• In order to politically correct, Dr Samdani’s answer to whether you should get an antibody test before getting vaccinated is a no. He says it is not economically viable; the interpretation and the standardisation needs to be kept in mind. However, if you do want to get your antibodies tested, there are two types of antibody testing:
    • Total antibody
    • IgG antibody
    • Neutralising antibodies
  • Anything in the past, whether it is a vaccine or an infection, the IgG values will be reflective of some amount of protection. A value of or above 5 will give you some protection ­– this is for people who have probably had infection in the past and were either asymptomatic or mildly symptomatic. Yes, you can get your antibodies tested but it is not important or compulsory to do so.
  • There are two parts of protein in the Covid-19 vaccine — one is the neutralising protein and the other is the more complex binding protein. The neutralising protein binds a particular protein on the virus and prevents the virus from getting inside. The binding protein does not prevent you from getting infection. If you’ve taken the first dose and want to wait for the second, you should get your neutralising antibody tested and if the neutralising antibodies are well above the limits (anything above 60-70%) it is decent protection and you can wait for longer than four weeks.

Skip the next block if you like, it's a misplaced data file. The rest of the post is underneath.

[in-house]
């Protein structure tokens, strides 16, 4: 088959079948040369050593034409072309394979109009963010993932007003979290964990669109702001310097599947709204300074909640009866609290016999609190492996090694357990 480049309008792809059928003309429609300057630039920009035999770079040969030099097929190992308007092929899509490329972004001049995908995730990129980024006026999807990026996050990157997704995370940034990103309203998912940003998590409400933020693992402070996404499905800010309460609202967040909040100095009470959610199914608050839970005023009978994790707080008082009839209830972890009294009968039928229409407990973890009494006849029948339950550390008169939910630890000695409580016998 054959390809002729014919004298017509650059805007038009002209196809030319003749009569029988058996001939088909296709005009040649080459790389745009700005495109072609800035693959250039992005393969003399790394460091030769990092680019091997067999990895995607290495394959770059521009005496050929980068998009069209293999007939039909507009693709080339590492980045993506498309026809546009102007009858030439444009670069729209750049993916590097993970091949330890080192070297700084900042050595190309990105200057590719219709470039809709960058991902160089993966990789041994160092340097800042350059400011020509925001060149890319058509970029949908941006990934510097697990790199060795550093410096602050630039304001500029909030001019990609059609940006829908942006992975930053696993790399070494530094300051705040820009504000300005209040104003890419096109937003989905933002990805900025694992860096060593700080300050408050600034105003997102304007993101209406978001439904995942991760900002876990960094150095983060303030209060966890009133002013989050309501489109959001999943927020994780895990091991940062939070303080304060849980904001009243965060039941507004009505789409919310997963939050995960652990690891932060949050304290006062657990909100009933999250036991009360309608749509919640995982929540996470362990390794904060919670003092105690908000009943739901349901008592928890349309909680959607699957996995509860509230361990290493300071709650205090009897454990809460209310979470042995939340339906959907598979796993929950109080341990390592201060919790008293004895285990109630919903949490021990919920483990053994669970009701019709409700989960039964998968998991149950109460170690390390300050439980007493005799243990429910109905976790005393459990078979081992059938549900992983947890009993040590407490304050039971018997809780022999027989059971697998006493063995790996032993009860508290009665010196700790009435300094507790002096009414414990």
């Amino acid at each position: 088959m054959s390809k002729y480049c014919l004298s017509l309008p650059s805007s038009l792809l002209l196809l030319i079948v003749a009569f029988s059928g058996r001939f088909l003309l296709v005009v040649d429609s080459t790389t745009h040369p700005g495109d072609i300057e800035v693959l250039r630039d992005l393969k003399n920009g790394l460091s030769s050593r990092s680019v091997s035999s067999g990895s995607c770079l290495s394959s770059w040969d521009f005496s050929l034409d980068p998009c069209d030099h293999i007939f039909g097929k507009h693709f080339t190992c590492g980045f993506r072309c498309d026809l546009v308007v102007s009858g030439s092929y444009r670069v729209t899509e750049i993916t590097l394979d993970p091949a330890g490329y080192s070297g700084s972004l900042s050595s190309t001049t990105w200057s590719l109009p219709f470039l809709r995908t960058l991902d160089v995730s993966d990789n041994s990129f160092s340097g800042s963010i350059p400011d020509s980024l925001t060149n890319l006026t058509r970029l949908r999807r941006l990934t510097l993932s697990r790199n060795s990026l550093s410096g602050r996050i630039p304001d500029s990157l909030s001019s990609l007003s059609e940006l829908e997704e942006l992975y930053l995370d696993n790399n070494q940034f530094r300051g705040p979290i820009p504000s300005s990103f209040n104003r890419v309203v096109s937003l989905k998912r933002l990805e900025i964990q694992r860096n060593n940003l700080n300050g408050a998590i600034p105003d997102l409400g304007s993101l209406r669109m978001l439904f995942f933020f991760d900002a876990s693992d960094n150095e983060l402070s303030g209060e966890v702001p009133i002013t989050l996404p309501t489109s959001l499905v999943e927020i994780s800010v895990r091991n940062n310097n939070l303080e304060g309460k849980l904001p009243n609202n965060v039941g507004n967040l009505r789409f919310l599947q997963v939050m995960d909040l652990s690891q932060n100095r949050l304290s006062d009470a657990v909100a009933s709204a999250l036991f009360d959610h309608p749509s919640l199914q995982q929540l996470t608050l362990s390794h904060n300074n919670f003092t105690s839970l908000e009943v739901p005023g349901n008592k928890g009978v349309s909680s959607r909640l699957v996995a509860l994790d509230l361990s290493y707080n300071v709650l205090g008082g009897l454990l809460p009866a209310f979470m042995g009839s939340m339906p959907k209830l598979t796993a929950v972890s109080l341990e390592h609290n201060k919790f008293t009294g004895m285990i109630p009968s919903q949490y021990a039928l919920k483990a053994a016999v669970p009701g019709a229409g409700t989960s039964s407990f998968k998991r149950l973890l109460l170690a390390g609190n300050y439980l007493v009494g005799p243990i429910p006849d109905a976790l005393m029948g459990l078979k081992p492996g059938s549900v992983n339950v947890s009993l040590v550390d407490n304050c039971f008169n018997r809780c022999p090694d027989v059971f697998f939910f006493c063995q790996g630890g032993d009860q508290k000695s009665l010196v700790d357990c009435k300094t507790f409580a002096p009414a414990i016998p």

• No vaccine can give you 100% protection unless the disease is eradicated. The Pfizer and Moderna vaccine give you 94-95% protection up to 2 jabs, 21 to 28 days away. The Covishield and Covaxin provide 70-80% protection. And that for the Johnson and Johnson vaccine is just 66%. This protection means that it will prevent you from severe Covid infection and will prevent you from entering the ICU or being hospitalised for long durations. It is protective in terms of protecting you against severe Covid infection; it is not 100% protective in saving you from Covid-19.